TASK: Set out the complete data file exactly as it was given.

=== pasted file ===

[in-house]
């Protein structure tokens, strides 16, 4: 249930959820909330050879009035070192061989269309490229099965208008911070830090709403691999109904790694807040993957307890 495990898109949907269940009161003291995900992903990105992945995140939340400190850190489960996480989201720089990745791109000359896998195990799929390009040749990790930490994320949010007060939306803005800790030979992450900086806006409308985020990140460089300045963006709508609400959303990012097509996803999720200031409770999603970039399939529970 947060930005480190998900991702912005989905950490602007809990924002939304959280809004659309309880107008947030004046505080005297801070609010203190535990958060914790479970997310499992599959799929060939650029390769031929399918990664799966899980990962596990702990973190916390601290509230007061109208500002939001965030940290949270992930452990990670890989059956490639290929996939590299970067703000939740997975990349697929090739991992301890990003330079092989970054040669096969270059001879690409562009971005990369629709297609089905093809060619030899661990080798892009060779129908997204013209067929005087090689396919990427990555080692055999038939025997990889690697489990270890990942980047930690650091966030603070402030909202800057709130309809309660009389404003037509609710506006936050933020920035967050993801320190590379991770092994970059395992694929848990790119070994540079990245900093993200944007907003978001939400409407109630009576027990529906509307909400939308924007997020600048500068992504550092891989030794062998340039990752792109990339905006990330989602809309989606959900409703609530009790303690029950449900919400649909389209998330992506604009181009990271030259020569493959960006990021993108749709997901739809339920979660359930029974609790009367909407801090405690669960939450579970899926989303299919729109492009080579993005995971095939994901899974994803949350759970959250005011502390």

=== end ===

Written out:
[in-house]
């Protein structure tokens, strides 16, 4: 249930959820909330050879009035070192061989269309490229099965208008911070830090709403691999109904790694807040993957307890 495990898109949907269940009161003291995900992903990105992945995140939340400190850190489960996480989201720089990745791109000359896998195990799929390009040749990790930490994320949010007060939306803005800790030979992450900086806006409308985020990140460089300045963006709508609400959303990012097509996803999720200031409770999603970039399939529970 947060930005480190998900991702912005989905950490602007809990924002939304959280809004659309309880107008947030004046505080005297801070609010203190535990958060914790479970997310499992599959799929060939650029390769031929399918990664799966899980990962596990702990973190916390601290509230007061109208500002939001965030940290949270992930452990990670890989059956490639290929996939590299970067703000939740997975990349697929090739991992301890990003330079092989970054040669096969270059001879690409562009971005990369629709297609089905093809060619030899661990080798892009060779129908997204013209067929005087090689396919990427990555080692055999038939025997990889690697489990270890990942980047930690650091966030603070402030909202800057709130309809309660009389404003037509609710506006936050933020920035967050993801320190590379991770092994970059395992694929848990790119070994540079990245900093993200944007907003978001939400409407109630009576027990529906509307909400939308924007997020600048500068992504550092891989030794062998340039990752792109990339905006990330989602809309989606959900409703609530009790303690029950449900919400649909389209998330992506604009181009990271030259020569493959960006990021993108749709997901739809339920979660359930029974609790009367909407801090405690669960939450579970899926989303299919729109492009080579993005995971095939994901899974994803949350759970959250005011502390």